You can apply the styles defined in a Word template document to new Word documents generated from R Markdown. Such a template document is also called a “style reference document.” The key is that you have to create this template document from Pandoc first, and change the style definitions in it later. Then pass the path of this template to the
reference_docx option of
As we just mentioned, the document
template.docx has to be generated from Pandoc. You can create this template from an arbitrary R Markdown document with the
word_document output format (the actual content of this document does not matter, but it should contain the type of elements of which you want to style). Then open the
.docx file, and edit the styles.
Figure 8.1 shows that you can open the “Styles” window from the “HOME” tab in Word. When you move the cursor to a specific element in the document, an item in the styles list will be highlighted. If you want to modify the style of any type of element, you can click the drop-down menu on the highlighted item, and you will see a dialog box like Figure 8.2.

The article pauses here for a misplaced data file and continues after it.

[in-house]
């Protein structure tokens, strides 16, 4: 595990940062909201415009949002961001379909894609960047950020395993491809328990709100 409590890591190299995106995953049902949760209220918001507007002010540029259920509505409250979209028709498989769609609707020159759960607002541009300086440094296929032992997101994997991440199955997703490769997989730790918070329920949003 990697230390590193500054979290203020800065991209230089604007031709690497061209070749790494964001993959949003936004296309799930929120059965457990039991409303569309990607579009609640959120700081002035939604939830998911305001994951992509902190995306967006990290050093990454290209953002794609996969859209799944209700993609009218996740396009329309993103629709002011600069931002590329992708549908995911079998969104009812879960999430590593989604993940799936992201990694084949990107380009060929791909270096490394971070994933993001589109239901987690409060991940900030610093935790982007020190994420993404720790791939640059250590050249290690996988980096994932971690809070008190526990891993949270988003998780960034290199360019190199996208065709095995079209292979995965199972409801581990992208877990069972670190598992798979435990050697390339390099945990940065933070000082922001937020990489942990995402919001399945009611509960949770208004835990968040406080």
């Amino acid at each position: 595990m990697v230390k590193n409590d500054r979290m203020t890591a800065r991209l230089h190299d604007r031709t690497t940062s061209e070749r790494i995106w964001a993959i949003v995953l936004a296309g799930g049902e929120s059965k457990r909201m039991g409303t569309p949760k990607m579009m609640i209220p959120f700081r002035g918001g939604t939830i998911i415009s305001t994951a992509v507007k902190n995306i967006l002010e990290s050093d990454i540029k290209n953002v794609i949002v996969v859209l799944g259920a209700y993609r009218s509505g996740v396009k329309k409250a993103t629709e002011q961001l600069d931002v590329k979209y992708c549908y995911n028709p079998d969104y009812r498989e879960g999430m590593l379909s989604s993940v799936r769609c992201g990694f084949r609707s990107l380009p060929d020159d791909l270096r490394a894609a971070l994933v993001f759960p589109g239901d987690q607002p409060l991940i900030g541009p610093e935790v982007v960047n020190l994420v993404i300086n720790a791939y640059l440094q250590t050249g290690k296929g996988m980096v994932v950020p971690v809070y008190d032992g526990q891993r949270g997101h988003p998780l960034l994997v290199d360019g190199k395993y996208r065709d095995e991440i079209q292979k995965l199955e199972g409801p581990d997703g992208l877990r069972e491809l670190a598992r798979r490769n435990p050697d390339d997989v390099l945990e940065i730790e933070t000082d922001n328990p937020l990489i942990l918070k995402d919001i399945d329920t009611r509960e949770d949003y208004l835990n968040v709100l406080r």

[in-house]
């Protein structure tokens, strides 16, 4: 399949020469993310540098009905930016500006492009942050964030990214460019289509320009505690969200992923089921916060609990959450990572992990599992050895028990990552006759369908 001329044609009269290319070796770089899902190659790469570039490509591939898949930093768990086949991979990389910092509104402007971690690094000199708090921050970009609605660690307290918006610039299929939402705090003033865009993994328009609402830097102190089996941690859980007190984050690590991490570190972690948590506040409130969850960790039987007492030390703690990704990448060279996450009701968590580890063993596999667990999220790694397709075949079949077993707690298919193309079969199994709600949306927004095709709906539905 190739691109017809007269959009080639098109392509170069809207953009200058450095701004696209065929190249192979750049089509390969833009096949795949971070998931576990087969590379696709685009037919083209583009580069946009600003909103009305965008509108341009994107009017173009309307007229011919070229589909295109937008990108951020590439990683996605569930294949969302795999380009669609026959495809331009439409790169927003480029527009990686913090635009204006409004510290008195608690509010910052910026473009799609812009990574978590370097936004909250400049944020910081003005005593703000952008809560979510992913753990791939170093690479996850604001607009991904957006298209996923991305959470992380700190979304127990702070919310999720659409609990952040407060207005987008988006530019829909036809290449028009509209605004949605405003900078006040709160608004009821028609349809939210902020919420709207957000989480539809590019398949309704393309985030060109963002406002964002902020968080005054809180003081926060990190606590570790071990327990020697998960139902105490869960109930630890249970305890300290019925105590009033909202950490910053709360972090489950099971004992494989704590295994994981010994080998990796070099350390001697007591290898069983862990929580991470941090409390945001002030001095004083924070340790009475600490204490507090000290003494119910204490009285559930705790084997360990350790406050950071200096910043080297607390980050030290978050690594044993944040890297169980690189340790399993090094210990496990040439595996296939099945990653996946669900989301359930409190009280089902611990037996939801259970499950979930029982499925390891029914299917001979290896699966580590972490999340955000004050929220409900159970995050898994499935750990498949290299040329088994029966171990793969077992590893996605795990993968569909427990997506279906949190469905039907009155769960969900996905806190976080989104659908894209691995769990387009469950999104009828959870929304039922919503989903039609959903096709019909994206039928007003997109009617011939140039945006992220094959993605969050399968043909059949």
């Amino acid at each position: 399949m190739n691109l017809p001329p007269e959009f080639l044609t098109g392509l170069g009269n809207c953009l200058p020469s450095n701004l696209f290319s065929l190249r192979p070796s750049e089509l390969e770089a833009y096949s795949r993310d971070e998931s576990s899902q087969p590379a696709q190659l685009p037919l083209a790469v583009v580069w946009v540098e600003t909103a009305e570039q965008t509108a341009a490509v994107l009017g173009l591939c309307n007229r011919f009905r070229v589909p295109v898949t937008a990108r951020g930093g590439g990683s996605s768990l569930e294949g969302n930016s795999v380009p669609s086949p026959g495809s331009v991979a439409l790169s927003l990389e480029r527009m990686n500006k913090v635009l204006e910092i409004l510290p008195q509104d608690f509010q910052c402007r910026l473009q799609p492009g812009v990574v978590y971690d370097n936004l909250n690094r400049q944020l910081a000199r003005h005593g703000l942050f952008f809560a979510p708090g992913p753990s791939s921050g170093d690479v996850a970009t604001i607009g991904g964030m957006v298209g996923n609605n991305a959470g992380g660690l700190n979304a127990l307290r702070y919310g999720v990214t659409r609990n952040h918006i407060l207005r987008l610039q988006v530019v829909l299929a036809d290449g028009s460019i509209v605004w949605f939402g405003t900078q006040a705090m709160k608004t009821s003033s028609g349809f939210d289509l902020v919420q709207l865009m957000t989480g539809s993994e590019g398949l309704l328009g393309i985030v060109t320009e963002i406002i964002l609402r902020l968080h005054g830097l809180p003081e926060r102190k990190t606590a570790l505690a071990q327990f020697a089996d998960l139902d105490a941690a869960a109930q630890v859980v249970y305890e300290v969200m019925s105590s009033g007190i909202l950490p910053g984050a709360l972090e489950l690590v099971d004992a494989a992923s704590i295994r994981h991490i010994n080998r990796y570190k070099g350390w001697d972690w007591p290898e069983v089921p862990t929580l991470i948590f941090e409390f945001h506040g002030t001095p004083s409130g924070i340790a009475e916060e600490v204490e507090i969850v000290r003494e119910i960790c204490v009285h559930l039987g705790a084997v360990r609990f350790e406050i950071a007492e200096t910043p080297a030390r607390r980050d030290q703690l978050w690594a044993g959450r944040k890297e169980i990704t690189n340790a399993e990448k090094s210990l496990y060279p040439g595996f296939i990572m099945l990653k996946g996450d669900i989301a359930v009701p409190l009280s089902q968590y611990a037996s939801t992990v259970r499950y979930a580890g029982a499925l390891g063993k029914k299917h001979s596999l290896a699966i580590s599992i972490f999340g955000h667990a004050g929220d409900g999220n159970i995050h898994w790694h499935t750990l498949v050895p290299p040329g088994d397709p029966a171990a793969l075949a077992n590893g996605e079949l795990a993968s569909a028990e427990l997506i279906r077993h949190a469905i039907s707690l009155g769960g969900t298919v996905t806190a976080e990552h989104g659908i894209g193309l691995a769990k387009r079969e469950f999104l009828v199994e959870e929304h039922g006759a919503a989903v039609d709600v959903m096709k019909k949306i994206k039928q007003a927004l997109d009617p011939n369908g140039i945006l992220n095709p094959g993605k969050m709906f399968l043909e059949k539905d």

After you finish modifying the styles, you can save the document (with a filename that will not be accidentally overwritten), and use it as the template for future Word documents. When Pandoc renders a new Word document with a reference document (template), it will read the styles in the template and apply them to the new document.
You may watch a short video at https://vimeo.com/110804387, or read the article at https://rmarkdown.rstudio.com/articles_docx.html for more detailed instructions on how to create a Word template with custom styles.
Sometimes it may not be straightforward to find the style name for an element. There may be multiple styles applied to the same element, and you will only see one of them highlighted in the list of styles. It may require some guesswork and online searching to figure out the actual style that you want to modify. For example, you have to click the “Manage Styles” button (the third button from left to right at the bottom of the style list in Figure 8.1), and scroll through a large number of style names before you find the “Table” style (see Figure 8.3). Then you can modify this style for your tables (e.g., add borders).